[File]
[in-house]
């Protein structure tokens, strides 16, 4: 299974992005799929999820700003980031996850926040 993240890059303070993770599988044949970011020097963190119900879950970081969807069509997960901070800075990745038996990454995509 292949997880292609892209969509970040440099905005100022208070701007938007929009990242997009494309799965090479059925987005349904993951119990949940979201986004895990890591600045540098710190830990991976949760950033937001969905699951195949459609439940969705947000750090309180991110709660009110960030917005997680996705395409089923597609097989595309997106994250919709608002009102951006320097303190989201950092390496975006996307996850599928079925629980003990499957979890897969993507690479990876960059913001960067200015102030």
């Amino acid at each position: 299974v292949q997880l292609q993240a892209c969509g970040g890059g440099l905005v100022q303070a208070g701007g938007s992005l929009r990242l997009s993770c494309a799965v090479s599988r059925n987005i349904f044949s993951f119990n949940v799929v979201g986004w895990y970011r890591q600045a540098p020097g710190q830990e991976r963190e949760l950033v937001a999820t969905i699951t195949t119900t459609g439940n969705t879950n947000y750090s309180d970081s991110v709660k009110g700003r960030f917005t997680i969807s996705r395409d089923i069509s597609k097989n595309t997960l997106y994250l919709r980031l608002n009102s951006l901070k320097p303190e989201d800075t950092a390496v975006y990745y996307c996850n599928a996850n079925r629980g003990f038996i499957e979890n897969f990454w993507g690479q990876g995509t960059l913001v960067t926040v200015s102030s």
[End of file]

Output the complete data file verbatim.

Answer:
[in-house]
């Protein structure tokens, strides 16, 4: 299974992005799929999820700003980031996850926040 993240890059303070993770599988044949970011020097963190119900879950970081969807069509997960901070800075990745038996990454995509 292949997880292609892209969509970040440099905005100022208070701007938007929009990242997009494309799965090479059925987005349904993951119990949940979201986004895990890591600045540098710190830990991976949760950033937001969905699951195949459609439940969705947000750090309180991110709660009110960030917005997680996705395409089923597609097989595309997106994250919709608002009102951006320097303190989201950092390496975006996307996850599928079925629980003990499957979890897969993507690479990876960059913001960067200015102030």
């Amino acid at each position: 299974v292949q997880l292609q993240a892209c969509g970040g890059g440099l905005v100022q303070a208070g701007g938007s992005l929009r990242l997009s993770c494309a799965v090479s599988r059925n987005i349904f044949s993951f119990n949940v799929v979201g986004w895990y970011r890591q600045a540098p020097g710190q830990e991976r963190e949760l950033v937001a999820t969905i699951t195949t119900t459609g439940n969705t879950n947000y750090s309180d970081s991110v709660k009110g700003r960030f917005t997680i969807s996705r395409d089923i069509s597609k097989n595309t997960l997106y994250l919709r980031l608002n009102s951006l901070k320097p303190e989201d800075t950092a390496v975006y990745y996307c996850n599928a996850n079925r629980g003990f038996i499957e979890n897969f990454w993507g690479q990876g995509t960059l913001v960067t926040v200015s102030s």